E-waste increases as technology advances
By Bekky Hobson, CG Contributor
There’s a laptop glowing on Max Fram’s desk. On a shelf below, a blue light blinks indicating his printer is on. His cell phone is going off somewhere, muted by the covers of his bed or possibly a pile of dirty clothes. A handheld video camera sits on his nightstand, full of clips from parties and ski trips. A broken cell phone and an identical broken video camera are unseen, shoved away in a desk drawer.
Eventually, Fram’s electronics will either die or break. And all of it will have to end up somewhere.
“I’ve broken two cell phones in the past two months,” said Fram, 22, a senior at Ohio University studying pre-professional biology. “So now I have a new iPhone. I also had to buy a new video camera a couple months ago because the screen stopped working.”
Greenpeace International states that electronic waste, or E-waste, is now the fastest growing municipal waste (trash, refuse and garbage) in the U.S. E-waste is defined as consumer and business electronics, such as printers, computers, TVs, cable boxes, tablets, remotes and cell phones, that are near the end of their life cycle. It makes up 5 percent of solid waste and there are now 20 to 50 million tons of it every year.
However, our consumption of electronics is not slowing down. A survey done by Market Force, a company that researches consumerism, showed that 100 percent of the 4,200 customers surveyed had purchased an electronic device for themselves or someone else over this past holiday season.
It doesn’t help that electronics are becoming obsolete more quickly than ever before. The past five years have seen four different generations of the MacBook, while the Environmental Protection Agency (EPA) estimates that three quarters of computers sold in the U.S. are stockpiled in garages, it also states that more than 4.6 million tons of E-waste ended up in landfills in 2000.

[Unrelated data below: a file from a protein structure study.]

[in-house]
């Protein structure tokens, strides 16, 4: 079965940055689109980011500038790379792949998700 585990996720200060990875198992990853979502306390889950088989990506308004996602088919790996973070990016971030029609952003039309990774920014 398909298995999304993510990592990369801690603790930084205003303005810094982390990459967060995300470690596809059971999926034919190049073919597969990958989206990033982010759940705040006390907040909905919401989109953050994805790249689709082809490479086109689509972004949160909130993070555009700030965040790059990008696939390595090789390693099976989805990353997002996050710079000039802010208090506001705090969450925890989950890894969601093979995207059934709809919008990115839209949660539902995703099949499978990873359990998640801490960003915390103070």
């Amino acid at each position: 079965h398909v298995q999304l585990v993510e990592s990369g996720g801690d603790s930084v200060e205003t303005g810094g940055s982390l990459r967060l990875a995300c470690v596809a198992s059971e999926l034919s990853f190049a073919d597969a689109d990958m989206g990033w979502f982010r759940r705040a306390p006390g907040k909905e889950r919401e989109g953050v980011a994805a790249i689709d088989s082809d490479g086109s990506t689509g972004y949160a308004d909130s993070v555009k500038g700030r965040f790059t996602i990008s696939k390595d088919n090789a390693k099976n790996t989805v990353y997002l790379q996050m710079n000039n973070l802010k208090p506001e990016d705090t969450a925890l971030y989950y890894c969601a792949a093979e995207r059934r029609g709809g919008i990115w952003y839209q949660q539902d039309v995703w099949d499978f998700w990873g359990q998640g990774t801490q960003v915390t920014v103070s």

“Often times we see the stuff we have and we think we’ll always have enough,” said Mary Leciejewski, of the Office of Sustainability at Ohio University. “We don’t see the production side. It is important to see the full life cycle of something.”
While some of our E-waste ends up in landfills, the rest of it is shipped overseas to developing nations. All of that waste is then just dumped in a valley or field, where it breaks down improperly and becomes harmful to the environment. Most electronics contain heavy metals such as mercury and cadmium. TVs contain cathode ray tubes, which are hard to dispose of due to their high lead and phosphorus content. These chemicals are harmful to human health and can seep into drinking water.
This growing E-waste problem can be alleviated through: advocate groups and smart consumerism; education, reducing, reusing and recycling; and pushing for legislation.
Advocate Groups and Smart Consumerism
In the past few years non-profit organizations, such as the State Electronics Challenge, have been taking action on this issue.
“It’s all to achieve the greater good,” said Lynn Rubinstein, program manager of the State Electronics Challenge. “What you need to do to accomplish that is so easy. They are extremely minor behavioral changes.”
The State Electronics Challenge (SEC) got its first grant in 2006 and it is modeled after the Federal Electronics Challenge, which was started by the EPA. They work internationally to encourage state, local, tribal and regional governments to manage E-waste more responsibly, to buy greener electronics and to reduce the impact of these products during use. Companies sign up as partners and are offered free technical assistance and annual individual sustainability reports. Depending on what activities the companies participate in, they can be offered awards.
One of the sponsors for the SEC is Samsung. Samsung has a list of products under EPEAT, which rates electronics and helps identify the most “green” items. Samsung also self-reports that 100 percent of their products are ENERGY STAR qualified. ENERGY STAR qualified products use less energy and save more money by protecting the environment. It is a joint program of the EPA and U.S. Department of Energy. EPEAT and ENERGY STAR are two programs that consumers can use to identify green electronic products.
Organizations such as Samsung and ENERGY STAR function to benefit consumers. More often than not, people do not realize the impact of their actions.
“I never even really thought about what I would have to do with all that stuff,” said Fram.
Still, it is important that consumers take the initiative to research companies and their products to see if they have these qualifications. One way consumers can do this is by following the guidelines given on the SEC website.
Education and the Three “R’s”
Many universities are among the leaders in disposing of E-waste properly. While some people keep E-waste locked in a closet or throw it out, many donate it or offer it to facilities that dispose of it properly.